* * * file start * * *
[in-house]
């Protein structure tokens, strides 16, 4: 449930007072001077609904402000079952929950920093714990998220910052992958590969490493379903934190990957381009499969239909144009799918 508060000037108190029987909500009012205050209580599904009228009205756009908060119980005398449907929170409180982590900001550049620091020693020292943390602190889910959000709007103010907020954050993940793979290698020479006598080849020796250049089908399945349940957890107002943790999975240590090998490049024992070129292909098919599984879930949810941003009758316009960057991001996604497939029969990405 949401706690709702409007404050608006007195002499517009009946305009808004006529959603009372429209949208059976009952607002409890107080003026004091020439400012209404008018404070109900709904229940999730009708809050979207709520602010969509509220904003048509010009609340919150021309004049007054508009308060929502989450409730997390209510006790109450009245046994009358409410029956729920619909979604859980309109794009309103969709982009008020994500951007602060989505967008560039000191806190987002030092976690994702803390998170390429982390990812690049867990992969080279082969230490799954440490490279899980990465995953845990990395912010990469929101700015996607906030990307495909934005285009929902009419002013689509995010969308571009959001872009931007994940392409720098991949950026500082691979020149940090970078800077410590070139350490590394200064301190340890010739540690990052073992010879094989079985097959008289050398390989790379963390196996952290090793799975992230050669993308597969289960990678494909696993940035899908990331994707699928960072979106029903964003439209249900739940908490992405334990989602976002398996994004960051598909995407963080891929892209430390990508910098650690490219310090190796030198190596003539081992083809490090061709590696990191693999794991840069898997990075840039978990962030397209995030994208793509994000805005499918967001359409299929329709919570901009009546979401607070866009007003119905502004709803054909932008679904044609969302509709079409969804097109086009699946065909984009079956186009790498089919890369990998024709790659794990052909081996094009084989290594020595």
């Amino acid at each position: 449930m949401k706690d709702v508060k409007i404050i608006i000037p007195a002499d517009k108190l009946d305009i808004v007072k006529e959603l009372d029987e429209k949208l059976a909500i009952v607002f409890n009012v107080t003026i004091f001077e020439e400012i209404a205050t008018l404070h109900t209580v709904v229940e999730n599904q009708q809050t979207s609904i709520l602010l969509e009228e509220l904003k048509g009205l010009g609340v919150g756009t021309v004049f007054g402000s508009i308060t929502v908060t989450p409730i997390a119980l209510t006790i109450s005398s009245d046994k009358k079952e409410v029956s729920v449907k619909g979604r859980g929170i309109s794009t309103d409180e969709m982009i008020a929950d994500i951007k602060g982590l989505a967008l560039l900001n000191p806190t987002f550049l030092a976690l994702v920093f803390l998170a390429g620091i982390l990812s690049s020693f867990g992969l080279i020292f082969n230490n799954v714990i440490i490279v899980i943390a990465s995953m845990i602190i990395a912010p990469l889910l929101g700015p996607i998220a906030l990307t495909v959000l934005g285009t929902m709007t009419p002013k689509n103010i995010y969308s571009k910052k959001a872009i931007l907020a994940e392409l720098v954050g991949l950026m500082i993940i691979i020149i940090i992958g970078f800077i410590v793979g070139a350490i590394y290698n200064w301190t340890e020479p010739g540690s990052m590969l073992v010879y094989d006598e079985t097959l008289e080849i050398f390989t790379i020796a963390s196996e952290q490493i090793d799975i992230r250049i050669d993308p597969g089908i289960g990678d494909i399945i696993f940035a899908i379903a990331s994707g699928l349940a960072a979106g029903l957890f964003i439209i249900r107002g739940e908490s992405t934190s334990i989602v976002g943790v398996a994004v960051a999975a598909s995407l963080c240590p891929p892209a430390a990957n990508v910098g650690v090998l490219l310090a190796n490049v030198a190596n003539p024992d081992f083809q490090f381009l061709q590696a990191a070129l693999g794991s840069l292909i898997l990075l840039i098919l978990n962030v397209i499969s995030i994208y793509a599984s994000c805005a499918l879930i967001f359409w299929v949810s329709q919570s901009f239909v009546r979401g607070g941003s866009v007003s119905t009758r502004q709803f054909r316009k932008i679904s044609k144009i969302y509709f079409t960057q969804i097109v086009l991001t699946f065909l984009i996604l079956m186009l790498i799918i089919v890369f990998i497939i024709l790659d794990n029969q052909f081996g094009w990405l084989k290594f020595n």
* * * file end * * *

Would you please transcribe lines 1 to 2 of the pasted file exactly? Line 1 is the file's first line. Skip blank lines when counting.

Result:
[in-house]
């Protein structure tokens, strides 16, 4: 449930007072001077609904402000079952929950920093714990998220910052992958590969490493379903934190990957381009499969239909144009799918 508060000037108190029987909500009012205050209580599904009228009205756009908060119980005398449907929170409180982590900001550049620091020693020292943390602190889910959000709007103010907020954050993940793979290698020479006598080849020796250049089908399945349940957890107002943790999975240590090998490049024992070129292909098919599984879930949810941003009758316009960057991001996604497939029969990405 949401706690709702409007404050608006007195002499517009009946305009808004006529959603009372429209949208059976009952607002409890107080003026004091020439400012209404008018404070109900709904229940999730009708809050979207709520602010969509509220904003048509010009609340919150021309004049007054508009308060929502989450409730997390209510006790109450009245046994009358409410029956729920619909979604859980309109794009309103969709982009008020994500951007602060989505967008560039000191806190987002030092976690994702803390998170390429982390990812690049867990992969080279082969230490799954440490490279899980990465995953845990990395912010990469929101700015996607906030990307495909934005285009929902009419002013689509995010969308571009959001872009931007994940392409720098991949950026500082691979020149940090970078800077410590070139350490590394200064301190340890010739540690990052073992010879094989079985097959008289050398390989790379963390196996952290090793799975992230050669993308597969289960990678494909696993940035899908990331994707699928960072979106029903964003439209249900739940908490992405334990989602976002398996994004960051598909995407963080891929892209430390990508910098650690490219310090190796030198190596003539081992083809490090061709590696990191693999794991840069898997990075840039978990962030397209995030994208793509994000805005499918967001359409299929329709919570901009009546979401607070866009007003119905502004709803054909932008679904044609969302509709079409969804097109086009699946065909984009079956186009790498089919890369990998024709790659794990052909081996094009084989290594020595």